Wednesday, March 14, 2012

Author Hannah Clark's Top Book Picks!

About Cobbogoth 
by Hannah Clark
To seventeen-year-old Norah Lukens, the Cobbogothians were just a myth. But after her archeologist uncle's brutal murder, and being asked to translate one of his old research journals for evidence, she begins a journey to discover the truth for herself.

Chasing the myth her uncle was obsessed with, Norah learns that his murder was a cover up for something far more sinister. If she hopes to save others from suffering the same fate he did--including the peculiarly magnetic James Riley--she must head to Iceland in order to find out the truth once and for all.

If she succeeds, she'll gain the one thing she's always longed for.

But if she fails, not even the gods can help her.

Author Hannah Clark's
Top Book Picks!

So, what books would Hannah recommend? 
And what books would we find in her home library? 

My most favorite book of all time is Jane Eyre by Charlotte Bronte. I believe that Jane Eyre is the greatest heroine ever written; aside from Jane Austen’s Anne Elliot in Persuasion (Who runs a very close second.) I first read Jane Eyre when I was a senior in high school. One of my best friends and I watched the movie together at a sleepover, and I knew I had to read the book. So, I borrowed a copy from my AP English teacher and stayed up all night reading it. I remember it was like 3:00 in the morning when I got to the part where Jane hears Mr. Rochester call out to her when she’s with St. John. At that point, I sat straight up, bawling of course, and knew I’d never be the same again. As a matter of fact, I’m actually fairly certain the idea of the “soul-bond” in Cobbogoth was inspired by that particular moment. Aside from than that, most of my other favorite books are classics as well, which is pretty surprising, since I write YA Fantasy.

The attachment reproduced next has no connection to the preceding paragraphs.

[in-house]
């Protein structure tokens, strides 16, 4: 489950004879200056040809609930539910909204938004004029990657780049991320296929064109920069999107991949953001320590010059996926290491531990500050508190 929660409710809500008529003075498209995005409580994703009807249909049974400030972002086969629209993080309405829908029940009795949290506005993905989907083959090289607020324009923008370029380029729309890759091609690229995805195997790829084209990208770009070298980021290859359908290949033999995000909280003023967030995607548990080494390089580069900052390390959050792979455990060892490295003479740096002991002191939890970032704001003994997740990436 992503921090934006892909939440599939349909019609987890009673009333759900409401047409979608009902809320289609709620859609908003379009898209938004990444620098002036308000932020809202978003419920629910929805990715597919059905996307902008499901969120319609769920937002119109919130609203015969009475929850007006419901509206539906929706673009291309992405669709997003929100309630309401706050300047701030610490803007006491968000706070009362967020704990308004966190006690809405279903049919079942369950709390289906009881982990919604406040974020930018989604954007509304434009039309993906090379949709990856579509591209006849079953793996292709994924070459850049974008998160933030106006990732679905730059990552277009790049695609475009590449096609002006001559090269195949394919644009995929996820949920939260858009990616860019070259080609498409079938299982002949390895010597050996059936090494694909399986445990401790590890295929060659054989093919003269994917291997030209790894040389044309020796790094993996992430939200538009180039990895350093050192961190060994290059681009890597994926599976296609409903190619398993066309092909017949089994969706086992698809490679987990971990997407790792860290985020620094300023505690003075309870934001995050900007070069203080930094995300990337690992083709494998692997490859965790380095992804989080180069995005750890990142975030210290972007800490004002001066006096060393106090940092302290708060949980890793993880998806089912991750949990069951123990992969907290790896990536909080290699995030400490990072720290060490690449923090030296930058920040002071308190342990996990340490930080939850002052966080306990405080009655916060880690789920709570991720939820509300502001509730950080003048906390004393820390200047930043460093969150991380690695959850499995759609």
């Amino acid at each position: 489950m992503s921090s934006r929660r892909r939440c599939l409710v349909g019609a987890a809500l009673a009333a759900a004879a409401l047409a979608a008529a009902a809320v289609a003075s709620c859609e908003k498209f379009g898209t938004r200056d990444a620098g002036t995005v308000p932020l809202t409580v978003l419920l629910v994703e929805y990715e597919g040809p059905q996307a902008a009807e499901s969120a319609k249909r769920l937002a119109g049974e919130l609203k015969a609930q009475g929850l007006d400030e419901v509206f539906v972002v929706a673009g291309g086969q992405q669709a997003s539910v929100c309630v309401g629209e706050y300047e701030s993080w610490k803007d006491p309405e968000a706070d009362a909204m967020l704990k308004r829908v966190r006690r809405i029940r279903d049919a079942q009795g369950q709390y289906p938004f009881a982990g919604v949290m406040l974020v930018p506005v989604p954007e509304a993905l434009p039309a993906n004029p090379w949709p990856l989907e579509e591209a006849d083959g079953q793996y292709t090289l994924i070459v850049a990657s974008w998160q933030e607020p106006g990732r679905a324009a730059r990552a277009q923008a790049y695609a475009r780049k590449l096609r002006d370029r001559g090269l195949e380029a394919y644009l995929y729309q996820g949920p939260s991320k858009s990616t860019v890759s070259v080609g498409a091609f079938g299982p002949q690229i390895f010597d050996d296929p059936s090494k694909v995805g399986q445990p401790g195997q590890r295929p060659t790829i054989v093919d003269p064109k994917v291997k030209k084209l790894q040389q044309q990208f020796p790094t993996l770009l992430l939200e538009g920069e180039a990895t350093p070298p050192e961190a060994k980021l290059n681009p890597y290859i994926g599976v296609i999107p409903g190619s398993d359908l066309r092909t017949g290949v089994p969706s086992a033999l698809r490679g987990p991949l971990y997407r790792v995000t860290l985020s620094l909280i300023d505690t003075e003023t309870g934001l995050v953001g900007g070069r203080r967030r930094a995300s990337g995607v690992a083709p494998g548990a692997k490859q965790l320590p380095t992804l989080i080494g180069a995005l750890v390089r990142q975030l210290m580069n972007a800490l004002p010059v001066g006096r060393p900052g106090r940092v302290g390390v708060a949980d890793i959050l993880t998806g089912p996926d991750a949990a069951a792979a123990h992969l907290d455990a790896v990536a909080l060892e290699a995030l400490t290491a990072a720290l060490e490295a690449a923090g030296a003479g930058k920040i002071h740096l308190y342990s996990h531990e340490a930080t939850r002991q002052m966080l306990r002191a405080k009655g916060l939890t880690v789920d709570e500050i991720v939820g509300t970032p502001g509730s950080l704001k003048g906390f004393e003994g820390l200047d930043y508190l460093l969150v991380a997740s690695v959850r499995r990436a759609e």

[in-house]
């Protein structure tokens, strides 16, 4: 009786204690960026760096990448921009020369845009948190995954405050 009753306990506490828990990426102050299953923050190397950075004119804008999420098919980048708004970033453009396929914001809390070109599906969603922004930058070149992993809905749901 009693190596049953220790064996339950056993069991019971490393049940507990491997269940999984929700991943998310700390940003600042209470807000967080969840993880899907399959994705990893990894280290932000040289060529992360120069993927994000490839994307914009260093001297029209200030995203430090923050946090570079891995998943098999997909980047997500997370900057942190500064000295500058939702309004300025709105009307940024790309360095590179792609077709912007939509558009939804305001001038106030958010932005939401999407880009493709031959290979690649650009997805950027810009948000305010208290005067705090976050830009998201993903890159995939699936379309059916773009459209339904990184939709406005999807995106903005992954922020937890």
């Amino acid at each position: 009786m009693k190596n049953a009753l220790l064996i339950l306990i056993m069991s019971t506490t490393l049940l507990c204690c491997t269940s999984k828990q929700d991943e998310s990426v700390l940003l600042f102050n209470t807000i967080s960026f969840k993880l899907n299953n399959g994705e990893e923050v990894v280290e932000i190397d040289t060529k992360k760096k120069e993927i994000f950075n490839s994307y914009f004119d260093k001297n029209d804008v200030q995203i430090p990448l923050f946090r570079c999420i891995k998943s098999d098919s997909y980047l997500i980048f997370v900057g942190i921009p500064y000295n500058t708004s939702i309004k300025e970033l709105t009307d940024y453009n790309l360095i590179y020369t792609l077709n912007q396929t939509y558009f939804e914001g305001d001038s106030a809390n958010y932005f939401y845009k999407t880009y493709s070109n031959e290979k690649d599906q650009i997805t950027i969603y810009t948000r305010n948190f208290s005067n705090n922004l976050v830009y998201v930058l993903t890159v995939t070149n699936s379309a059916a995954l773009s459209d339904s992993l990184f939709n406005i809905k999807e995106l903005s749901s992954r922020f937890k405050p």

Here are a few of my most favorite classics:  
  • Rebecca by Daphne du Maurier 
  • North and South by Elizabeth Gaskell 
  • The Adventures of Sherlock Holmes by Sir Arthur Conan Doyle 
  • Little Women by Louisa May Alcott 
  • The House of Seven Gables 
  • and The Scarlet Letter by Nathaniel Hawthorne 
  • Anything by Shakespear, Jane Austen, or John Keats 
I do also really love fantasy that isn’t too fantasy-ey, if that makes any sense. Harry Potter, I think is as fantasy as I go, which again, most people find strange, since I write fantasy. Some of my favorite not-too-fantasy reads are: 
  • The Perilous Guard by Elizabeth Marie Pope (Very cool story set during Queen Elizabeth’s reign and based on Tennyson’s balled Tam Lin.) 
  • Elantris by Brandon Sanderson (This is considered ‘high’ fantasy, but I really, really liked it.) 
  • Keturah and Lord Death by Martine Leavitt (One of the simplest, yet loveliest folk tales I’ve ever read—so beautifully written.) 
  • Alice in Wonderland by Lewis Carroll (Extremely weird, but oh so fantastic!) 
  • Peter Pan by James M. Barrie (So clever and enchanting.) 
  • Witch Child and Sorceress by Celia Rees (Very cool story full of Native American mythology, which I love.) 
  • Wildwood Dancing by Juliet Marillier (My favorite retelling of The Twelve Dancing Princesses with some other great fairytales thrown in the mix.)
As far as the books you’d find in my own library: all of the above, several books on writing and mythology, and many, many, many more—I’m a bit of a book collector.

1 comment :

  1. Hi Julia,

    I just wanted to stop by and thank you for hosting me and my book on your blog during my blog tour. The tour was a great success, and I really appreciate your willingness to participate.

    All the best,

    Hannah L. Clark



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